Attack on Mosul: World’s biggest military operation runs into trouble

#IraqatWar

With limited role for Shia militias and Kurdish fighters in the battle of Mosul, Iraqi troops are relying excessively on special forces

Gareth Browne's picture
Thursday 5 January 2017 14:05 UTC
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October 17th saw the start of the world’s biggest military operation since the invasion of Iraq in 2003. The Iraqi government, supported by a coalition of more than 60 partner nations, including the United States and the United Kingdom, began the much-anticipated effort to retake Mosul, the largest city under control of the Islamic State group.

A mass of soldiers surrounded the city Mosul, the beating heart of the Islamic State’s “caliphate”, and at first light, with the world’s media embedded, the attack was launched. But now, barely two and a half months in, with a third of the city recaptured, the operation is facing a chronic manpower crisis.

READ: Battle for Mosul: US troops fighting near front lines

Following their capture of Bashiqa, Kurdish forces ceased advancing. Instead, they started fortifying the new western frontier of Iraqi Kurdistan.

This was to be expected. The potential for an ethnic or sectarian backlash in a largely Sunni city such as Mosul was great. Kurdish or Shia soldiers carried with them a serious possibility of igniting the city’s sectarian tinderbox.

The US-led coalition has also been understandably reluctant to commit ground troops in a combat role, at least officially. However, there is evidence that this policy is changing. On Christmas Eve the US announced it was “deepening integration” of US forces with the Iraqi army.

Over-reliance on ICTS

Fears of rampant sectarianism within Iran-backed Shia paramilitaries forced Prime Minister Haider Al-Abadi to publicly promise that the militias would not enter the city.

Thus, it was left to Iraqi Counter Terrorism Service (ICTS), battle hardened from the clearing of jihadist hotspots such as Ramadi and Fallujah and supported by regular Iraqi army units and the Federal Police, to lead the urban charge.




Numbering around 8000, including support staff, the ICTS are a “quasi-ministerial” organisation. Parallel to, but outside of the army, they take orders directly from the prime minister’s office. Initially trained to US Special Forces standards by US operatives, they fast gained a reputation as “the best Arab Special Operations Forces (SOF) in the region”.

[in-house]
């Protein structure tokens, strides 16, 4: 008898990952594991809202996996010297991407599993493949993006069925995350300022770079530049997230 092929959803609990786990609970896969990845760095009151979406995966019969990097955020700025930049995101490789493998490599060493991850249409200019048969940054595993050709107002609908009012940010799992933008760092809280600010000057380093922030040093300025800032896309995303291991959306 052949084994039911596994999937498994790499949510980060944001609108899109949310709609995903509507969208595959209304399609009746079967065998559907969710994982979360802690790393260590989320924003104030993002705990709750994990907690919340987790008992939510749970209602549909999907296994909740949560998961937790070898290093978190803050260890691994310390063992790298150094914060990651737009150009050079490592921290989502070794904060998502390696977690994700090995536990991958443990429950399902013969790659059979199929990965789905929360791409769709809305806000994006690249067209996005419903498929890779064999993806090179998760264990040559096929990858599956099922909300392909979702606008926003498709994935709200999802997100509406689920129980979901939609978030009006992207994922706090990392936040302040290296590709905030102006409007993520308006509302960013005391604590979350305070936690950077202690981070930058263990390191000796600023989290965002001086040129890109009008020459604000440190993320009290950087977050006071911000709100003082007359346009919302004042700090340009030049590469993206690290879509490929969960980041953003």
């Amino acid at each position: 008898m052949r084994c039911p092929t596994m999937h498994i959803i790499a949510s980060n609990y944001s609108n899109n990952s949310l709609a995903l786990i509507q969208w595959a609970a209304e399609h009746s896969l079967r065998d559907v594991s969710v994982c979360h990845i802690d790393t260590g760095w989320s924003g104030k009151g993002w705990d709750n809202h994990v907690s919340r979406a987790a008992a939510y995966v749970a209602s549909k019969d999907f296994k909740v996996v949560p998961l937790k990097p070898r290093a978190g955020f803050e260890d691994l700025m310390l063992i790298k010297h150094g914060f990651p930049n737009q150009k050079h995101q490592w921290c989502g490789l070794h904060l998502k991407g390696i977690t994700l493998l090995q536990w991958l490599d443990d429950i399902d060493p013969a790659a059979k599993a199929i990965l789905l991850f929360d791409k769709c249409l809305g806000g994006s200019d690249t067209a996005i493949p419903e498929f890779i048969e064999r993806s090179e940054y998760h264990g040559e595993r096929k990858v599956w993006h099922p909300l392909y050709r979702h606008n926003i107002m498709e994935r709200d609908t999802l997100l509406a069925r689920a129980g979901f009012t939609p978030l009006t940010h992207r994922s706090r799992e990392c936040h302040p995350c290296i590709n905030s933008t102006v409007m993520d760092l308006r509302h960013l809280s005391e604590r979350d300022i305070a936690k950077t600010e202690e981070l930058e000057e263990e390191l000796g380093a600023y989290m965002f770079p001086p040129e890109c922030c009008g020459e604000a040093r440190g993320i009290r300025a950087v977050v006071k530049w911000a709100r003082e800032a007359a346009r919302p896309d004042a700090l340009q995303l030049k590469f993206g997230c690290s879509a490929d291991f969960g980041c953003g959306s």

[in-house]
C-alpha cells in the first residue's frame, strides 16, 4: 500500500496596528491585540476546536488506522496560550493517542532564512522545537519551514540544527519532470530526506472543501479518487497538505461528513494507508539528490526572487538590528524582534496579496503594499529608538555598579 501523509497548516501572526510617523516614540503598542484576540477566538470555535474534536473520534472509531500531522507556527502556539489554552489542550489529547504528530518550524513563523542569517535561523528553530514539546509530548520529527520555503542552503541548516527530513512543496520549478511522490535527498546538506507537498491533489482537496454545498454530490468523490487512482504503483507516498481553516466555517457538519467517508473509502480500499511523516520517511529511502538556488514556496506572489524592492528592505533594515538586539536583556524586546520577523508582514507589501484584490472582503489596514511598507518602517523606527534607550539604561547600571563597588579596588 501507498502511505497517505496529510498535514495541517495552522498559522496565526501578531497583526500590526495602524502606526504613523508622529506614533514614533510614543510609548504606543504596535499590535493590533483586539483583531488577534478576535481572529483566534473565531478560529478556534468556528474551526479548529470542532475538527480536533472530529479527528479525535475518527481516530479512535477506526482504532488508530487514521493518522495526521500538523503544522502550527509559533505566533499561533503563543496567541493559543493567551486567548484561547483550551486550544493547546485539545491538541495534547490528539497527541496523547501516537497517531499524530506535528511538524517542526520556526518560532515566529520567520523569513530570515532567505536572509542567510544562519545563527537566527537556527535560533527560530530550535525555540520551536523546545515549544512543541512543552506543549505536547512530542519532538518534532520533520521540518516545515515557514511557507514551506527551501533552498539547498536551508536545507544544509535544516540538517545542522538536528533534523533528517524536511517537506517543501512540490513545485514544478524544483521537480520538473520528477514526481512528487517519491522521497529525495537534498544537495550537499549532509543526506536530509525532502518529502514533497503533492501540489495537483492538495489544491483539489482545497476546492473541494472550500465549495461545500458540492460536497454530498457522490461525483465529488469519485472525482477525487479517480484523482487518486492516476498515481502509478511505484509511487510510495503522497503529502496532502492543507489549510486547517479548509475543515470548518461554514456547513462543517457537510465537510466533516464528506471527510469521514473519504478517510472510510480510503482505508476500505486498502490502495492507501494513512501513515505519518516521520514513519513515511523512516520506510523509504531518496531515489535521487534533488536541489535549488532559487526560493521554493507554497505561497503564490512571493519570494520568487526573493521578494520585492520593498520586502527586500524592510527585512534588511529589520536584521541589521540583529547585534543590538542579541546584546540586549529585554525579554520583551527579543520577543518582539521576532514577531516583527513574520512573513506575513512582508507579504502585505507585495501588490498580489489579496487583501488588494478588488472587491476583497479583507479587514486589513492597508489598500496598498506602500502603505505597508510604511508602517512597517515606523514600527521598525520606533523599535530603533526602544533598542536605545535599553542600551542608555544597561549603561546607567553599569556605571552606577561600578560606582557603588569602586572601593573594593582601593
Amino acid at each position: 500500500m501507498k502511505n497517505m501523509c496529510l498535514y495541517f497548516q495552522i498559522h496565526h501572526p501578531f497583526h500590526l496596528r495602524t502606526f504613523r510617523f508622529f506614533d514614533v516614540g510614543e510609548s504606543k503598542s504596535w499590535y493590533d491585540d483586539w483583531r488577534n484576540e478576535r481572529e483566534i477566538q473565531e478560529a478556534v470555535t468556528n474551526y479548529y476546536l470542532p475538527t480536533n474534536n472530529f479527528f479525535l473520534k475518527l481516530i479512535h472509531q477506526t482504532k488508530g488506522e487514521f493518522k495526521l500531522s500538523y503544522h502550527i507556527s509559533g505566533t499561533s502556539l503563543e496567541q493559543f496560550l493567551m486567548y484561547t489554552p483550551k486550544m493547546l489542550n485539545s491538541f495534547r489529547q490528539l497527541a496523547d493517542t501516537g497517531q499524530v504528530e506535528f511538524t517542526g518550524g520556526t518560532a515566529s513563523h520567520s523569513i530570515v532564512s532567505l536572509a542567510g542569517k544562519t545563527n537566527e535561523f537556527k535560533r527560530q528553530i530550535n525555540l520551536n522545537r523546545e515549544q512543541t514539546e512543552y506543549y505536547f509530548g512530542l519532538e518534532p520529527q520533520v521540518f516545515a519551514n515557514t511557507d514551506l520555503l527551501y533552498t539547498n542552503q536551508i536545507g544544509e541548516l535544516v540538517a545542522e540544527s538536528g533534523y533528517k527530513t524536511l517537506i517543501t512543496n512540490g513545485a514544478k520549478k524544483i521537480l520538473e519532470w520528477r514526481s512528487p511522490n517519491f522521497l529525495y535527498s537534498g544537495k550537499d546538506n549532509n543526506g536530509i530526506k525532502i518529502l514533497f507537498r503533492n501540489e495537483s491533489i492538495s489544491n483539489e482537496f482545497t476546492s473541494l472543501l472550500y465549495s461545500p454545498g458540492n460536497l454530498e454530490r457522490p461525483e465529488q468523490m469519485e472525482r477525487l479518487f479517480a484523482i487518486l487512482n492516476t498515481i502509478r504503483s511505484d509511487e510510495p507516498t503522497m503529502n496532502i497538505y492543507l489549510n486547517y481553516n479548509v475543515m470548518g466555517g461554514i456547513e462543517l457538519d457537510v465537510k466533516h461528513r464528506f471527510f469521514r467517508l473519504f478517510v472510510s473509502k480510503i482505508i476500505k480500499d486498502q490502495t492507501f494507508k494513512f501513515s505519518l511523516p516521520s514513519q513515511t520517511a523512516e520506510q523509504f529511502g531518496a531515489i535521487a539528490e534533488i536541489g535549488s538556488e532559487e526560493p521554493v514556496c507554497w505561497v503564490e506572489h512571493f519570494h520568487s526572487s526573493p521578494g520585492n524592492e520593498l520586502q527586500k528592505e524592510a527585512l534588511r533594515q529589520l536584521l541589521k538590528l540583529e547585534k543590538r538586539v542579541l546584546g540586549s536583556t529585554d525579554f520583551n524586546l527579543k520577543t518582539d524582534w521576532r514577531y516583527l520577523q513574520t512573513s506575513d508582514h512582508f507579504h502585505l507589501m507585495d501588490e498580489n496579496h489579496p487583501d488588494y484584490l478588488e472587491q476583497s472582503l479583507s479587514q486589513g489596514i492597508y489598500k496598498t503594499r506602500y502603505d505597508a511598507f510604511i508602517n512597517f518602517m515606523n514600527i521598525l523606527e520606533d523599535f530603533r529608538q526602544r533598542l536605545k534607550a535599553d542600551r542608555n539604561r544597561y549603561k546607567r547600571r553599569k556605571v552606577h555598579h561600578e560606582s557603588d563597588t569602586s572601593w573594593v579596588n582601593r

But Mosul is not the empty shell of a city that Ramadi and Fallujah were. It remains densely populated, with a population of as many as 1.5 million people. A factor that has severely limited the ability of the same airpower which proved critical in pushing IS out of strongholds such as Fallujah.

In order to avoid civilian casualties, the Mosul operation has had instead to rely on ground forces clearing neighbourhoods on vehicle and by foot – something which has played into the hands of the Islamic State.

READ: How IS has made life tough for Iraq's elite forces in Mosul

In December, one senior Pentagon official told Politico that some ICTS battalions were suffering up to 50 percent casualty rates whilst other analysts estimate ICTS casualties at 35 percent.

Iraqi government officials are fiercely defensive when it comes to these numbers, often threatening those photographers who take pictures of wounded soldiers, and flat out refusing to answer questions regarding casualty figures. Hence, it is impossible to know the true extent of these casualties.

That being said, one senior ICTS Golden Division officer did concede to Middle East Eye in early December that the current rate of casualties was “completely unsustainable”.